A staff member carries plastic buckets containing medical waste from new coronavirus patients at the Dongsan Hospital in Daegu, South Korea, Wednesday, March 25, 2020. (Photo: AP)
SEOUL, April 9 (Xinhua) -- South Korea's central bank froze its policy rate at an all-time low of 0.75 percent on Thursday.
Bank of Korea (BOK) Governor Lee Ju-yeol and six other monetary policy members decided to leave the benchmark seven-day repurchase rate unchanged at 0.75 percent.
It was not a unanimous decision. Two of the seven monetary policymakers claimed a 25-basis-point rate cut, raising a possibility for more accommodative monetary policy.
Governor Lee told an online press conference that room for the BOK's policy rate change is still left, saying there is a "significant" possibility for the global economy to fall into a recession.
Lee, however, noted that if the COVID-19 outbreak calms down across the world by the end of June, South Korea's real gross domestic product (GDP) growth would be positive this year, not negative.
The rate freeze was in line with market expectations. According to the Korea Financial Investment Association (KFIA)'s poll of 200 fixed-income experts, 89 percent predicted the rate on hold.
Market watchers forecast the BOK would keep the target rate on hold for the time being to wait and see the effect from its emergency steps.
The BOK cut its key rate by half a percentage point to 0.75 percent on March 16 in its first emergency action since the 2008 global financial crisis. It was the first time that the country's target rate fell below 1 percent.
Ten days later, the central bank added an "unlimited" liquidity supply to its emergency move. The unlimited liquidity would be given to financial institutions for three months by the end of June through open market operations.
It was the first time that the BOK provided liquidity with no limit. The bank said it would not be wrong to call it a quantitative easing (QE) though it is different from the U.S. version.
The emergency moves were aimed to minimize the economic fallout from the COVID-19 outbreak and support the government's fiscal stimulus package.
The BOK said in a statement that the South Korean economy was believed to face a significant slowdown given the sharp fall in consumer spending, the limited recovery in facility investment, the adjusted investment in construction sector, and the export fall.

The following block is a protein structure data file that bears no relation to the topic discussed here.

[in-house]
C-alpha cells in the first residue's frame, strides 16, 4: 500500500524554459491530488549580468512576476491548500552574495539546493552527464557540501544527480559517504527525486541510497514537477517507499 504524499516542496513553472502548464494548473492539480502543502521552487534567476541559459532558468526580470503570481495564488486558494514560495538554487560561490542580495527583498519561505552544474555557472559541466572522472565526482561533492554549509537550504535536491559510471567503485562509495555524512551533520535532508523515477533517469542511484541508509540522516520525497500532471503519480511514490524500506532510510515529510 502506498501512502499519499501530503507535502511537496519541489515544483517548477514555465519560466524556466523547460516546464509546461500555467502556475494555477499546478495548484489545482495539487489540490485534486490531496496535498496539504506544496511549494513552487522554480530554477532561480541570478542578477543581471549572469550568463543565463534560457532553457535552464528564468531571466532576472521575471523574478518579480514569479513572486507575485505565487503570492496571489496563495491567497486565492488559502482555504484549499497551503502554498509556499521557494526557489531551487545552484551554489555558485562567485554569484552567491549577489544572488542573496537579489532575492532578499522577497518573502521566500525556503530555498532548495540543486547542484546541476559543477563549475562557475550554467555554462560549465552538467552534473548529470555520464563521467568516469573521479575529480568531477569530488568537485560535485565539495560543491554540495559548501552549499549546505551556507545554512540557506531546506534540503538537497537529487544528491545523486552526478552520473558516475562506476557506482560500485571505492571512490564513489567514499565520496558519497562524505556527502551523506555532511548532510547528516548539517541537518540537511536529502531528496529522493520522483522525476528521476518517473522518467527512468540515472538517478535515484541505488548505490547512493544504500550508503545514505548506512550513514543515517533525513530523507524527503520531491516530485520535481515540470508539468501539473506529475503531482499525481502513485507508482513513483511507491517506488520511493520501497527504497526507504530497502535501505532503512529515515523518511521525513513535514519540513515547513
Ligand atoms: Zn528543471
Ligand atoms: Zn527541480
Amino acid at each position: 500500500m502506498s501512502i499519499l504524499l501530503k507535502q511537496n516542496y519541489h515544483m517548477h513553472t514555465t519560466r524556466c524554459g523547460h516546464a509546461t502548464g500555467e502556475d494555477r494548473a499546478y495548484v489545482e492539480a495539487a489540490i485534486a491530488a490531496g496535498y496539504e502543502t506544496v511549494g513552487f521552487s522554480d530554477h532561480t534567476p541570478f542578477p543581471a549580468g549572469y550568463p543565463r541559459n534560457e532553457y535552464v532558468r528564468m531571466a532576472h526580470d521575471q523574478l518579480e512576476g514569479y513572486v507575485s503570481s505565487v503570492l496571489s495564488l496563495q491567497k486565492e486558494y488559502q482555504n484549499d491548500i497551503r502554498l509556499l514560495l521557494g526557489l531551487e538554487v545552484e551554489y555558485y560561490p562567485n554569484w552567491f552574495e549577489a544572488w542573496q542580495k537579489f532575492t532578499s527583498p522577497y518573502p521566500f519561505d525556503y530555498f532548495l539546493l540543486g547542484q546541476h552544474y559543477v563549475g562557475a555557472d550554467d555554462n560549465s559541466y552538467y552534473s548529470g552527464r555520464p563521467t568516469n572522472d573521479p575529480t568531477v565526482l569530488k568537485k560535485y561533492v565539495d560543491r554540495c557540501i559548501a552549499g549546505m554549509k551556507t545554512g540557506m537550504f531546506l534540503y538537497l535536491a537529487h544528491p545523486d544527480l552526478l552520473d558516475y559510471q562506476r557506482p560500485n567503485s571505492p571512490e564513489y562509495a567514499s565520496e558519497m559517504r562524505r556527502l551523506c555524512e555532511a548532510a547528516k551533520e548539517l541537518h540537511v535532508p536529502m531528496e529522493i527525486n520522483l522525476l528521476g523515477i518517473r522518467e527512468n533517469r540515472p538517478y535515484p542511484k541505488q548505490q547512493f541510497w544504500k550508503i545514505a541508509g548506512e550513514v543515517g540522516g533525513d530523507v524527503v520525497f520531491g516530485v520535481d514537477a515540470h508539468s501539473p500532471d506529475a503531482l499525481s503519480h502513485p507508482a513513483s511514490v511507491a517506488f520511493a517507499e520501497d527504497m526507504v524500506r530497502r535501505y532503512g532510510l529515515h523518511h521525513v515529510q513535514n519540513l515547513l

Negative signs were seen in recent economic indicators. Export, which accounts for around half of the export-driven economy, fell 0.2 percent in March from a year earlier after growing 4.3 percent in the prior month. The export was forecast to slide rapidly in April.
Consumer and business sentiments worsened sharply. The composite consumer sentiment index (CCSI) dived 18.5 points over the month to 78.4 in March, the lowest since March 2009. The business sentiment index (BSI) declined 9 points to 54 last month, the lowest since February 2009.
Revenue in discount outlets tumbled 10.6 percent in February from a year earlier, marking the biggest fall in about five years since January 2015.
Revenue in department stores plunged 30.6 percent in the month, continuing to skid for the third straight month.
The domestic sale of locally-made passenger cars slumped 24.6 percent in February from a year ago, recording the fastest decline in about 11 years since January 2009.
Consumers refrained from outside activities, such as traveling, shopping and eating-out, hitting hard offline retailers.
Revenue by online retailers jumped 27.4 percent in February from a year earlier, posting the biggest increase since October 2018.
Industrial output reduced 3.5 percent in February from a month earlier, marking the highest reduction in about nine years since February 2011.
Manufacturers logged an average capacity ratio of 70.7 percent in February, down 4.9 percentage points from the previous month. It was the lowest in almost 11 years since March 2009.